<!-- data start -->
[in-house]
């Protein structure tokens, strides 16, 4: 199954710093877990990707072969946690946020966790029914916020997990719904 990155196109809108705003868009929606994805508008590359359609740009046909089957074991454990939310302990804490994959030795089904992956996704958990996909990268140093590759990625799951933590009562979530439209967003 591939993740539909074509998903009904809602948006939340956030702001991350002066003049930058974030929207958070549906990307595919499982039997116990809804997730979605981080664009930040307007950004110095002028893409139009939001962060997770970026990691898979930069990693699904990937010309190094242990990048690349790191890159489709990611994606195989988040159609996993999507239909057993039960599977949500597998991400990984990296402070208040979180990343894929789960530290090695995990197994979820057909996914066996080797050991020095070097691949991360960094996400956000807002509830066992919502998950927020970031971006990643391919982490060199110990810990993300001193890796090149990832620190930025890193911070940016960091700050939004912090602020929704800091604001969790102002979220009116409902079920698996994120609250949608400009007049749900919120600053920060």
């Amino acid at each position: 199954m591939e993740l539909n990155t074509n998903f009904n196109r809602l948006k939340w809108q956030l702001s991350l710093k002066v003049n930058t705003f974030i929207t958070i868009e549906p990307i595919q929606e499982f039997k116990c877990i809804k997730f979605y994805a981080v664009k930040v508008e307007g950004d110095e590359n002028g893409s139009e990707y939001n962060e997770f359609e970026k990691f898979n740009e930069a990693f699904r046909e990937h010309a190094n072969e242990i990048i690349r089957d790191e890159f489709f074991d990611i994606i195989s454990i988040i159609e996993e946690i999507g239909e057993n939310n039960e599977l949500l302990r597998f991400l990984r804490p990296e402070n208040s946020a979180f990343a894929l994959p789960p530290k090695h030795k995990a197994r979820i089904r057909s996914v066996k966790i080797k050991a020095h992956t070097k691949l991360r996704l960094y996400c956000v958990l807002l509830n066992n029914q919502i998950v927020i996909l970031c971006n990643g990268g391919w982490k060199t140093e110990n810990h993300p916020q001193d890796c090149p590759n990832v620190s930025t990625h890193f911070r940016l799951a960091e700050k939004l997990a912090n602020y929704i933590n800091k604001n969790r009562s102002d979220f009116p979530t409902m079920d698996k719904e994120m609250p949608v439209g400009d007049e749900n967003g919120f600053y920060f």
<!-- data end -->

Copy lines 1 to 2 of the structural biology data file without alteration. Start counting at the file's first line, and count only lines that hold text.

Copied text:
[in-house]
């Protein structure tokens, strides 16, 4: 199954710093877990990707072969946690946020966790029914916020997990719904 990155196109809108705003868009929606994805508008590359359609740009046909089957074991454990939310302990804490994959030795089904992956996704958990996909990268140093590759990625799951933590009562979530439209967003 591939993740539909074509998903009904809602948006939340956030702001991350002066003049930058974030929207958070549906990307595919499982039997116990809804997730979605981080664009930040307007950004110095002028893409139009939001962060997770970026990691898979930069990693699904990937010309190094242990990048690349790191890159489709990611994606195989988040159609996993999507239909057993039960599977949500597998991400990984990296402070208040979180990343894929789960530290090695995990197994979820057909996914066996080797050991020095070097691949991360960094996400956000807002509830066992919502998950927020970031971006990643391919982490060199110990810990993300001193890796090149990832620190930025890193911070940016960091700050939004912090602020929704800091604001969790102002979220009116409902079920698996994120609250949608400009007049749900919120600053920060």